Michael Abrahams | Doctors are humans, too
It was at least a decade ago. I was leaving a hotel in New Kingston after a meeting, and walking by the poolside bar. A man with a familiar face, but whose name I could not recall, approached and greeted me. He reminded me that I had managed his...
It was at least a decade ago. I was leaving a hotel in New Kingston after a meeting, and walking by the poolside bar. A man with a familiar face, but whose name I could not recall, approached and greeted me. He reminded me that I had managed his spouse during her pregnancy, and that I had been unable to deliver her when she went into labour because I was unwell. I immediately recalled the case. I was stricken with gastroenteritis, and unable to go to the hospital, so I asked a colleague to step in for me. This was the only time I missed a delivery due to illness. I told the man I remembered the incident very well. He responded by shaking his head, as if in disbelief, and saying, “Mi neva know seh docta can get sick.” I looked at him, shook my head too, bade him farewell, and departed.
I should not feel the need to say this, but doctors are human, too. We are not robots. We are not programmed computers. We are not avatars. Being human, we will become exhausted at times. We will make errors of judgement. We will make mistakes. It is human to err, but the sobering reality for us is that our errors have the potential to cause harm. If a cashier at a supermarket makes a mistake at the cash register, she calls out “override”, the supervisor appears and fiddles with the instrument, cancelling the error, and she is good to go again. Not so with us. Yes, I know, we chose the profession, and the stress that goes hand in hand with it but, as the popular saying goes, “the struggle is real”.
In order to reduce the risk of making mistakes, we have to take care of ourselves. The work-life balance is important for our well-being and that of our family members. We advocate it for our patients, but we need it, too. Being able to achieve that balance enhances our well-being and makes us happier. And if we are happier, the positive energy we exude will, in turn, have a positive effect on those under our care.
TAKE CARE OF OURSELVES
But, in order to achieve that balance, there are steps we need to take that some may be uncomfortable with. For example, it is important for us to set boundaries. If you have access to us outside of our regular working hours, please think carefully before you call us. I have been called at nights and on weekends by patients asking about Pap smear results. I have been accosted at supermarkets, pharmacies, cinemas, theatres, on beaches and at birthday parties, weddings and other social events by patients inquiring about their medical conditions, appointments and results. We need down time too. We need a break. We have families. We have other interests. Some of us are struggling with our own illnesses and conditions too, ranging from the debilitating effects of cancer and its treatment, to sleep deprivation and the mental stress and fatigue of burnout.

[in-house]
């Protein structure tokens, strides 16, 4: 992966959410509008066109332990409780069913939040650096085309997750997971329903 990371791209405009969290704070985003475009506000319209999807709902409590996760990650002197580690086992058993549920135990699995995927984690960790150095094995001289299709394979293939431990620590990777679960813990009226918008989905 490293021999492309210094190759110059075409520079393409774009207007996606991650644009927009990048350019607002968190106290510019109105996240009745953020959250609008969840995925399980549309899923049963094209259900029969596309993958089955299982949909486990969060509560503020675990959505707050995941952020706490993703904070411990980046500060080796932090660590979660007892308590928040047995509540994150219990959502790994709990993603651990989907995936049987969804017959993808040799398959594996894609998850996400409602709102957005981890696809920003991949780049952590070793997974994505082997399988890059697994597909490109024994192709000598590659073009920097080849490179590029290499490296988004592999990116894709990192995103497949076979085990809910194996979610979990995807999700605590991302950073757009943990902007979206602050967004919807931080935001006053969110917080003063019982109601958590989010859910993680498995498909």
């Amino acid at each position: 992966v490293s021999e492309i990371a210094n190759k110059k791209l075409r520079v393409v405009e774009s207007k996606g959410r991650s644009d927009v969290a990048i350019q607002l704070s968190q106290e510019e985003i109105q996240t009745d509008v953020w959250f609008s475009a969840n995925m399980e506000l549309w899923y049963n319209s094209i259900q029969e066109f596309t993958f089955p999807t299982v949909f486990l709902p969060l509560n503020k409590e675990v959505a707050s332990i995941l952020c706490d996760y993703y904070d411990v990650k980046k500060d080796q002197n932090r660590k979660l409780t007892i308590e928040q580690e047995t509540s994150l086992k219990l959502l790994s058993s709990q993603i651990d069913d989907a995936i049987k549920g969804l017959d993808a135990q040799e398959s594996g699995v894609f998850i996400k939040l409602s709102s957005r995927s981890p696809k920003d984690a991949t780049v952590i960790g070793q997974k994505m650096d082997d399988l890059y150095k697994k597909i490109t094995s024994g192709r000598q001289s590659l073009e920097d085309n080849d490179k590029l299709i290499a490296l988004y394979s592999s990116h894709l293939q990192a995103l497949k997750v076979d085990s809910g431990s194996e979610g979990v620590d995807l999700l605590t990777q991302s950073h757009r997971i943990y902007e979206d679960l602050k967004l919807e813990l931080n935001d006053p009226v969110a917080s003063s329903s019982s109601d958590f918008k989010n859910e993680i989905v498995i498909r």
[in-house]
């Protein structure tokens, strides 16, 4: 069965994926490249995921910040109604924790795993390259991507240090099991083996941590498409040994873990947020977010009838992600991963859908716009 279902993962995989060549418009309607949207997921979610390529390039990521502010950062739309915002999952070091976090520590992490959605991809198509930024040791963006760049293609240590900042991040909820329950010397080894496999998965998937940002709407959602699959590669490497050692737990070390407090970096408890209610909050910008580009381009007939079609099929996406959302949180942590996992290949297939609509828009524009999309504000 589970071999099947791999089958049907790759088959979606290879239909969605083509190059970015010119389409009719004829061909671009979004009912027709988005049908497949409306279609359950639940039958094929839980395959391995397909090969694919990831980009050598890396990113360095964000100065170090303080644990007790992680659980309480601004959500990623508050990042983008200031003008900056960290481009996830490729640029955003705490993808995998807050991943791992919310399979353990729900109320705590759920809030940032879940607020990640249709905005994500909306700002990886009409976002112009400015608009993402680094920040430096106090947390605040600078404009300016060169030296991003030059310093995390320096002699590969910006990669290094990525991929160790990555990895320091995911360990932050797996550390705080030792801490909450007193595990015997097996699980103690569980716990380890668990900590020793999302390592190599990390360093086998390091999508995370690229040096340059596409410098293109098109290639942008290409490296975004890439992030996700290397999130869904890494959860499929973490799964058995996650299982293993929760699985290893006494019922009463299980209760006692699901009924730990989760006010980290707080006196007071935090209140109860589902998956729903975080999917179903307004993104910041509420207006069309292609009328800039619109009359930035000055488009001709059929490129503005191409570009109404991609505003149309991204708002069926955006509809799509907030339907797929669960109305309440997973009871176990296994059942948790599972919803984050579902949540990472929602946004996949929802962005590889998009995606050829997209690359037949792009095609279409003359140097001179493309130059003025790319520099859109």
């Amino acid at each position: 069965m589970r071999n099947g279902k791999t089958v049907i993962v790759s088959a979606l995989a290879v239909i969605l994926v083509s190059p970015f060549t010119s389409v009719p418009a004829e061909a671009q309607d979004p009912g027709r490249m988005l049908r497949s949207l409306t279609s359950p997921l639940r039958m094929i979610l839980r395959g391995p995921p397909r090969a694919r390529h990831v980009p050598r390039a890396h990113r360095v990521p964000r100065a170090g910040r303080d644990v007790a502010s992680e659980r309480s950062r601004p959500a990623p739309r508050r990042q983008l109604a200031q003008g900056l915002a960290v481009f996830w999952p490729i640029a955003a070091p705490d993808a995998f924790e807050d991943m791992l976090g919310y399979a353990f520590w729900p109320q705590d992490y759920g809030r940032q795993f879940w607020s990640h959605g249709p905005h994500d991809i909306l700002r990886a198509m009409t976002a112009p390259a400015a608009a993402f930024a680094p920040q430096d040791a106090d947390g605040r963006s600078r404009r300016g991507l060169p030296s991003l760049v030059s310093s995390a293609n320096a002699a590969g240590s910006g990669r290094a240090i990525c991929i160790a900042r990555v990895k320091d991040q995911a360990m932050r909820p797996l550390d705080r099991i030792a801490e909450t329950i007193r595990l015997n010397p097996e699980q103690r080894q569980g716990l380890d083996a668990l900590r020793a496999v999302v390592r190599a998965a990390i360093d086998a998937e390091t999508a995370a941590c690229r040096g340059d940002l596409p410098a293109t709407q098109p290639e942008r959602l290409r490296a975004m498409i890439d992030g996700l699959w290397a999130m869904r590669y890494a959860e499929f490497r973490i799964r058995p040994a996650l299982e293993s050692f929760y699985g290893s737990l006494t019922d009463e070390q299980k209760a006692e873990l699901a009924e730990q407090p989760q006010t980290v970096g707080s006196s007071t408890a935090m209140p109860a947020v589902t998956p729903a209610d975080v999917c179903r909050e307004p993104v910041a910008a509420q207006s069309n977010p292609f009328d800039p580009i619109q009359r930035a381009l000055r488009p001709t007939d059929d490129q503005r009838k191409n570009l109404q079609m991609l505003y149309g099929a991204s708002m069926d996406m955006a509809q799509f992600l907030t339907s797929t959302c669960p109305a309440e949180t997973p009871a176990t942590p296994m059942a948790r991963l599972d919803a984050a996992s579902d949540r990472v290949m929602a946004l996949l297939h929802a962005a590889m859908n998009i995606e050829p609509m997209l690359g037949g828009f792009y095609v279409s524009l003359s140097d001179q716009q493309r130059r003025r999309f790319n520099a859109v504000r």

Speaking of burnout, it is a real phenomenon. We cannot be available to everyone 24/7, 365. It is just not humanly possible. If we attempt this noble feat, it will take a toll on us. The longer we practise, the more patients we see. If we manage these patients successfully, word gets around, and our patient lists will grow, especially in private practice. As our lists grow, the demands on us increase. And as these demands increase, so do our levels of stress. We try, but as hard as we do, we just cannot please everyone.
Compassion fatigue is real, too. Even the most compassionate among us can be overwhelmed to the point where indifference creeps in and compassion wanes. This was not uncommon during the height of the COVID-19 pandemic. Yes, there were differences of opinion, even among specialists. But when, after years of medical school, internship and in some cases, postgraduate training and research – in addition to experience in hospitals, clinics and private practice – people with little to no knowledge and understanding of virology, immunology and epidemiology dismiss your advice based on social media videos made by people they know little or nothing about, frustration will set in.
This is not to excuse unprofessional and unethical conduct. Again, because we are human, you will find the unempathetic, the arrogant, the rude, the cold and the mercenary among us. Every profession has its rogues and outliers. This discourse is not about making excuses, but rather to engender empathy towards us. We should express empathy toward our patients, but, being human, we need empathy, too.
Michael Abrahams is an obstetrician and gynaecologist, social commentator and human-rights advocate. Send feedback to firstname.lastname@example.org and email@example.com, or follow him on Twitter @mikeyabrahams.